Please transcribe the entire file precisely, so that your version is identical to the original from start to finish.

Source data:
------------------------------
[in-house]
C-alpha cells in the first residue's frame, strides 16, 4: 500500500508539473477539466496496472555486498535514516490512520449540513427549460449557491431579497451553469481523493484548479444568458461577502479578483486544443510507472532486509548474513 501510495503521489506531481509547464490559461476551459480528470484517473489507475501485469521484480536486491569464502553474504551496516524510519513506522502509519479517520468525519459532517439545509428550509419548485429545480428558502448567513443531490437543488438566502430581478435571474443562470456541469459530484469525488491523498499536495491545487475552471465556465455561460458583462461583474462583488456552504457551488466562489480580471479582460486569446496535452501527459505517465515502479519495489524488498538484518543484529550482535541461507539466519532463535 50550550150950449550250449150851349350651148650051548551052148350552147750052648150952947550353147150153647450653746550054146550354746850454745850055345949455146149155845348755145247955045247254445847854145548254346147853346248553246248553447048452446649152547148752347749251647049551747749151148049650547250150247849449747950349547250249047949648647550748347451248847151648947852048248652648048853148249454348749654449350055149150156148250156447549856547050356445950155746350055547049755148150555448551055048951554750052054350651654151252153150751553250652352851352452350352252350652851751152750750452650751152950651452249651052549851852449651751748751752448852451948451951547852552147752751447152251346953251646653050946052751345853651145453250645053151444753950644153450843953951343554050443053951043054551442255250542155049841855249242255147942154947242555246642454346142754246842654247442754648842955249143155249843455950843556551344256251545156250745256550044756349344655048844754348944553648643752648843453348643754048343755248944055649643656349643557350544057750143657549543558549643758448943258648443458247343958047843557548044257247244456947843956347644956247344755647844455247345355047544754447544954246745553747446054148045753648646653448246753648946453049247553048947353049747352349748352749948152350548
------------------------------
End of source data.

[in-house]
C-alpha cells in the first residue's frame, strides 16, 4: 500500500508539473477539466496496472555486498535514516490512520449540513427549460449557491431579497451553469481523493484548479444568458461577502479578483486544443510507472532486509548474513 501510495503521489506531481509547464490559461476551459480528470484517473489507475501485469521484480536486491569464502553474504551496516524510519513506522502509519479517520468525519459532517439545509428550509419548485429545480428558502448567513443531490437543488438566502430581478435571474443562470456541469459530484469525488491523498499536495491545487475552471465556465455561460458583462461583474462583488456552504457551488466562489480580471479582460486569446496535452501527459505517465515502479519495489524488498538484518543484529550482535541461507539466519532463535 50550550150950449550250449150851349350651148650051548551052148350552147750052648150952947550353147150153647450653746550054146550354746850454745850055345949455146149155845348755145247955045247254445847854145548254346147853346248553246248553447048452446649152547148752347749251647049551747749151148049650547250150247849449747950349547250249047949648647550748347451248847151648947852048248652648048853148249454348749654449350055149150156148250156447549856547050356445950155746350055547049755148150555448551055048951554750052054350651654151252153150751553250652352851352452350352252350652851751152750750452650751152950651452249651052549851852449651751748751752448852451948451951547852552147752751447152251346953251646653050946052751345853651145453250645053151444753950644153450843953951343554050443053951043054551442255250542155049841855249242255147942154947242555246642454346142754246842654247442754648842955249143155249843455950843556551344256251545156250745256550044756349344655048844754348944553648643752648843453348643754048343755248944055649643656349643557350544057750143657549543558549643758448943258648443458247343958047843557548044257247244456947843956347644956247344755647844455247345355047544754447544954246745553747446054148045753648646653448246753648946453049247553048947353049747352349748352749948152350548